Created by writers Frank and Doris Hursley, General Hospital was one of two hospital-based daytime dramas to premiere on April 1, 1963 (The other was The Doctors). Though pre-dating the height of the feminist movement by several years, it nonetheless appealed to a female audience that enjoyed broadening its attention beyond the home by shifting the conventions of the soap opera from the kitchen to the workplace, and from a focus on the family dynamics to one on relationships between coworkers. The show's developers created the hospital staff as a large surrogate family, and wrote storylines that were in a constant state of flux between the personal and professional challenges presented to the main characters.
During its first few years the drama centered on the friendship of Dr. Steve Hardy and nurse Jessie Brewer, and on their complicated love lives. The self-sacrificing Brewer had suffered for years in a marriage to an unfaithful husband who was much younger than she; although she went on to have a number of relationships and several marriages, she always seemed to return to her original spouse and to further abuse until his death finally freed her. For his part, Dr. Hardy faced his own problems due to an on-again, off-again relationship with an ex-stewardess named Audrey March. In one storyline Audrey becomes pregnant by artificial insemination during a separation from Steve, goes to Vietnam, returns, marries someone else, becomes pregnant again as a result of marital rape, leaves that husband, and reconciles with the always understanding Steve, who adopts her child.
General Hospital seemed to lose its focus during the late 1970s despite the efforts of the Hursleys and later writers, including their daughter Bridget, to stick to themes that had brought the show success in the past. When ratings hit rock bottom in 1977 and ABC was considering canceling the program, a last ditch effort at resuscitation brought in writer Douglas Marland, who had created a number of highly successful, youthful storylines on The Doctors, and Gloria Monty, who had directed Secret Storm, as the new producer. Monty infused the show with prime-time production values by introducing new scenery, crosscutting, and new lighting, and demanding that the actors speed up the pace of the show. Marland created a new storyline centered on 15-year-old Laura Vining (Genie Francis), a previously peripheral character, and her relationship with Scotty Baldwin (Kin Shriner). The story was further complicated by the introduction of a new rival for Laura, the scheming Bobbie Spencer. When Laura killed a taunting older lover in a rage and allowed her self-sacrificing mother to take the blame, the show's ratings really took off, bringing in a younger audience who became particularly hooked on the unfolding tragedy of the mother and daughter.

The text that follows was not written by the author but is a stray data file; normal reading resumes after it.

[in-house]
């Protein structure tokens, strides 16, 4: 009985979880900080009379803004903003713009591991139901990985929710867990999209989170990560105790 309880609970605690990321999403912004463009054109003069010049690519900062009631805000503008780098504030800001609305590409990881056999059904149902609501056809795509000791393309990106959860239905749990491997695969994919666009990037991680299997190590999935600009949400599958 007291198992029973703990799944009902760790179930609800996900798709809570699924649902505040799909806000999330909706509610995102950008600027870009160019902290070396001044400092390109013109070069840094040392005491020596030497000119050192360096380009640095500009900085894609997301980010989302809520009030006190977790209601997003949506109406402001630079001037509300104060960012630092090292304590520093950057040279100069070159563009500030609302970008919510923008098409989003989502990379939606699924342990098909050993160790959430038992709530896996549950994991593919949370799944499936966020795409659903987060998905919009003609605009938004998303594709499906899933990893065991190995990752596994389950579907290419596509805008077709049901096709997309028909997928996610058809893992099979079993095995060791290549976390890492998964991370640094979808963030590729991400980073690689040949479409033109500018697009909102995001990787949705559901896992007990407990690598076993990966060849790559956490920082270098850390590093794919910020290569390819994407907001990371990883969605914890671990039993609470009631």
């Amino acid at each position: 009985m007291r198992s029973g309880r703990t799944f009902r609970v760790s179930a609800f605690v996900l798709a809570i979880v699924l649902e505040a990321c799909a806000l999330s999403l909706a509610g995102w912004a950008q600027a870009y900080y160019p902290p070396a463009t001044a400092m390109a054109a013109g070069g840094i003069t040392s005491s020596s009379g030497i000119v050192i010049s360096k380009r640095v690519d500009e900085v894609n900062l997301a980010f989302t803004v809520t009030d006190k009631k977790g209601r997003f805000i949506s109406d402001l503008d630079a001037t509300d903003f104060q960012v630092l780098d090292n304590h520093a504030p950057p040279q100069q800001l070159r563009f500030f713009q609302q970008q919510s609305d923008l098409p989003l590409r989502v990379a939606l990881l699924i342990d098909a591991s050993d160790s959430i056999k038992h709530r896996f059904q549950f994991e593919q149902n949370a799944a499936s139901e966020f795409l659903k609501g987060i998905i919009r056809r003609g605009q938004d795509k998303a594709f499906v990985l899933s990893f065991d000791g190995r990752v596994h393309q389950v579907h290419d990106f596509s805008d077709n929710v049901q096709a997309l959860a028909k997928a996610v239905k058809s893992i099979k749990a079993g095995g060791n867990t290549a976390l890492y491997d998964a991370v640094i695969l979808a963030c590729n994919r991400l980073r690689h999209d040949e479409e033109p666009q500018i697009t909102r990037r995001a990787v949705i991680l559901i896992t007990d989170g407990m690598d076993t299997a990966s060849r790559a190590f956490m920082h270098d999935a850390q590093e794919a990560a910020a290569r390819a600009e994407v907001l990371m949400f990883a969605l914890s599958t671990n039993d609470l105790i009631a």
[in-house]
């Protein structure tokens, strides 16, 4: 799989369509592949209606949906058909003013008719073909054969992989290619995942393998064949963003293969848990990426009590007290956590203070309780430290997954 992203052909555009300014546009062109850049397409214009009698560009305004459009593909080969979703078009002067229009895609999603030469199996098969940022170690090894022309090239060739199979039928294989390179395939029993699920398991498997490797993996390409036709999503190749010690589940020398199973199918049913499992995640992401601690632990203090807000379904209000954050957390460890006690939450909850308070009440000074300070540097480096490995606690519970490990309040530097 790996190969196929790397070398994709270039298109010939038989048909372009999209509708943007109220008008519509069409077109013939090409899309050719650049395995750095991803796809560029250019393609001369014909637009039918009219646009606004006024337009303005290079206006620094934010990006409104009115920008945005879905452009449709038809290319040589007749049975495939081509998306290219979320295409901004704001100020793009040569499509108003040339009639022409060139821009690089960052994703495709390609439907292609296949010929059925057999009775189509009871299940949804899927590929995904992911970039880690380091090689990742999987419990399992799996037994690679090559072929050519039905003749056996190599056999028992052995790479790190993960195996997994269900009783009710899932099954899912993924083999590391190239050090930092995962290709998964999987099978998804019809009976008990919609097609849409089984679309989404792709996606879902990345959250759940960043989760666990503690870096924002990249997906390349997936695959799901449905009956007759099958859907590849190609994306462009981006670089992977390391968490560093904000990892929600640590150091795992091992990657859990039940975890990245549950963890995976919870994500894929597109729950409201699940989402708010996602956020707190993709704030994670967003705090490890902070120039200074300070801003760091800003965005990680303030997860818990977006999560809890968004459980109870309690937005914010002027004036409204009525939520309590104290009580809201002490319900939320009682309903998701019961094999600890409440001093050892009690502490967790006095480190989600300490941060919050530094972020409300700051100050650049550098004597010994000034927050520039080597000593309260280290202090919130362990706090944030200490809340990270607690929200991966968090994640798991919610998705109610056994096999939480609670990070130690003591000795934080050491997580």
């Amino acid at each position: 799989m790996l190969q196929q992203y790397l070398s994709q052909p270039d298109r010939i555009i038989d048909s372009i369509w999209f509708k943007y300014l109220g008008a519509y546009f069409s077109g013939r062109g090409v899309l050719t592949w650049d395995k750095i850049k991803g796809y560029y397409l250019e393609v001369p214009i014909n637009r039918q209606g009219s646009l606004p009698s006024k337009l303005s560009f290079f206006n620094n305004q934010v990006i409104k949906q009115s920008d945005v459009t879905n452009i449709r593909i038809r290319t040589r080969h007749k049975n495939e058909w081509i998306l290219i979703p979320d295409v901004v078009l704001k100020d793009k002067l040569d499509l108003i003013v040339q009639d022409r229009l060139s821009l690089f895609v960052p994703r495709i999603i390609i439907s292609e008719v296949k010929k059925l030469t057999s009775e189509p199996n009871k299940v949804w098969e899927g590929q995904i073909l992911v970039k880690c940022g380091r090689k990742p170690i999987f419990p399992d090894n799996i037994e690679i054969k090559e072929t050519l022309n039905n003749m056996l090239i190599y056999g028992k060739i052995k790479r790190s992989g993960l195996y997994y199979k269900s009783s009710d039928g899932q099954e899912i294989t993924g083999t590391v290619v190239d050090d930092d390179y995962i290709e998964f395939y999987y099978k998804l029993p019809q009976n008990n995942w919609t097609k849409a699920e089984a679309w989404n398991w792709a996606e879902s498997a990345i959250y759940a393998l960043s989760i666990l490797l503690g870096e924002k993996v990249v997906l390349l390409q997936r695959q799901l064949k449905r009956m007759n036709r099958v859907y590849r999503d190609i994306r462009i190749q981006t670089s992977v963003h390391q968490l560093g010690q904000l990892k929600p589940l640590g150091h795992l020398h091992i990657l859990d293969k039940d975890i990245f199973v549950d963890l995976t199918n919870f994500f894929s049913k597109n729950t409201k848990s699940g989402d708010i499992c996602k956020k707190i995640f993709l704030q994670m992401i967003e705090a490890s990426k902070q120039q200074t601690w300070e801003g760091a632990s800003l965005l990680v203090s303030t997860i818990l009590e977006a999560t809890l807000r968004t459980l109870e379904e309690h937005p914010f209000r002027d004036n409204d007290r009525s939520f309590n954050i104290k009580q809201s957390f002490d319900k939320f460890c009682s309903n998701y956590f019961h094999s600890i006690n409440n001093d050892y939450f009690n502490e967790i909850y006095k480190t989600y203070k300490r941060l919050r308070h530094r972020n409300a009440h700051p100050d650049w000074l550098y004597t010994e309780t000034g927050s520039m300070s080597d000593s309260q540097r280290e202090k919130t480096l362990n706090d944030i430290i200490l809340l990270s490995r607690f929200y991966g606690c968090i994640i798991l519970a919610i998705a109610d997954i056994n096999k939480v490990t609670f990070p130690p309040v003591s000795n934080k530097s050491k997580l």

While Marland continued to develop the stories into the 1980s, Monty continued to shorten scenes, emphasize action over dialogue, and synthesize emerging trends into the show's plots. The efforts of the two practitioners returned General Hospital to a top-ten spot in the ratings.
The show reached its peak in popularity in the early 1980s following the departure of Marland and the hiring of his replacement Pat Falken Smith. Smith created what many considered the most controversial story in soap opera history, that of having Laura marry Scotty, but then become fascinated with an older, more sophisticated man, antihero Luke Spencer (Anthony Geary), who raped her in his deserted disco. The show couldn't afford to slow its pace by having a trial or ordering the incarceration of Luke, so the incident was passed off as a seduction, although Laura subsequently spent a year in therapy trying to recover from the emotional damage done by the attack. Nonetheless, whether it was rape or seduction, the chemistry between the two characters incited fan interest to a fever pitch and, despite critical outcries denouncing the producers for condoning rape, the show began to increase its focus on Luke and Laura. As this happened, mainstay characters Steve and Jessie were demoted to supporting status with but a few lines of dialogue each week.
Luke and Laura's wedding on November 16 and 17, 1981, became the most-watched event in the history of daytime TV, even attracting a guest appearance by Elizabeth Taylor, a fan of the show. Monty then steered the show in a more fanciful direction by having Luke and Laura confront the efforts of a mad scientist who, in an attempt at global domination, decides to freeze the world. Although the storyline disappointed GH purists, the theme attracted a new teenage audience, and ratings soared. Within a couple of years, however, both actress Genie Francis and writer Pat Falkin Smith departed the show to develop their careers further. Monty assumed the role of head writer. Although plots were both hit and miss among fans, the ratings continued to increase.
By early 1985, after a succession of writers had tried to move the show in different directions with limited success, Smith returned many of the original characters to prominent roles while his focus continued to be on action-adventure themes. When Smith was succeeded by Claire Labine in the 1990s, the emphasis shifted to social issues such as AIDS, organ transplants, and other emerging medical/ethical issues, and General Hospital came full cycle, returning, at least in part, to its original premise of drama in the lives of hospital personnel.
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